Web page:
Stanford Networking Seminar

2:15PM, Tuesday August 2, 2011
Packard 202

Reflections on Measurement Research: Crooked Lines, Straight Lines, and Moneyshots

Vern Paxson
UC Berkeley/ICSI

About the talk:
In this talk I'll attempt to capture what it is about Internet measurement research that I find stirring and fundamentally compelling, such that I've now spent 20 years pursuing it in various forms. The essence regards the singular moment of discovery. At its best, this process proves uplifting - the concrete appearance of a significant, unintuitive result. But it can instead sometimes simply have its own pleasing aesthetics; or even prove sobering, when empiricism decisively buries a hoped-for result. I will illustrate each of these three types, and try while doing so to illuminate some of the human energy that drives measurement-based research.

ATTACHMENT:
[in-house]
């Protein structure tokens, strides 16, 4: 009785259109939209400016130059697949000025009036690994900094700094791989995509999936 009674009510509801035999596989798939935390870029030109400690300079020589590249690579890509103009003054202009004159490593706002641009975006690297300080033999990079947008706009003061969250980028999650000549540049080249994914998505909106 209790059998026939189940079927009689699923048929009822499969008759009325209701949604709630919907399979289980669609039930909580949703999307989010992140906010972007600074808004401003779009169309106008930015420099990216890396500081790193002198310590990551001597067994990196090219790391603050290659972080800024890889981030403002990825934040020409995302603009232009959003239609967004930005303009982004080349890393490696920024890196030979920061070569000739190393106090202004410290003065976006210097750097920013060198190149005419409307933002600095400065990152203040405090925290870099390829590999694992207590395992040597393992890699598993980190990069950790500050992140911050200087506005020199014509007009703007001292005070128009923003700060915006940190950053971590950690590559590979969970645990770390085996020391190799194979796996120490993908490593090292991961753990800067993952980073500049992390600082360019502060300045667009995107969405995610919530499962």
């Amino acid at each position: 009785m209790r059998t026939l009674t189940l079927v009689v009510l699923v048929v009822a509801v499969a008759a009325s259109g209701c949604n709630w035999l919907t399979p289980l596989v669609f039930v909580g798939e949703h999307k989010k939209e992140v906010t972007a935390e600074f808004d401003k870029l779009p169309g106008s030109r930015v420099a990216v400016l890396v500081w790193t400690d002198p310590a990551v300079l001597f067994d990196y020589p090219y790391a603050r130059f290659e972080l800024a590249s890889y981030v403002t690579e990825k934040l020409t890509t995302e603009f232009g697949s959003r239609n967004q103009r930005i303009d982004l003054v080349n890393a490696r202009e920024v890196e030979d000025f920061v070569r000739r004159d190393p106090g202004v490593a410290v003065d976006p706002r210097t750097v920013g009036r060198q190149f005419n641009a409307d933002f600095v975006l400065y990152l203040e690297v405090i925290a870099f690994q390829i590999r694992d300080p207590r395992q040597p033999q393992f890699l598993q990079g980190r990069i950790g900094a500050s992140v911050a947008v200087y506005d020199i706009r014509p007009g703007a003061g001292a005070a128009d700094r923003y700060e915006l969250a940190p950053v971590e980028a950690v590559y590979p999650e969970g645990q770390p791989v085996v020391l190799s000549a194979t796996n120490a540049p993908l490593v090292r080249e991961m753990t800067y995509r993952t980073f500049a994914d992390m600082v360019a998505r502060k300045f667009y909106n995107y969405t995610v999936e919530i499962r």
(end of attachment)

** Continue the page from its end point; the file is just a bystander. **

About the speaker:
Vern Paxson is a Professor in Electrical Engineering and Computer Sciences at the University of California, Berkeley, USA, and also has affiliations with the International Computer Science Institute and the Lawrence Berkeley National Laboratory. His research focuses on network measurement and analysis, high-performance monitoring of Internet traffic to detect malicious activity, and addressing the threat of botnets and the underground economy that they fuel. He is an ACM Fellow, and recipient of the 2008 ACM Grace Murray Hopper Award and the 2011 ACM SIGCOMM Award for his work on Internet measurement.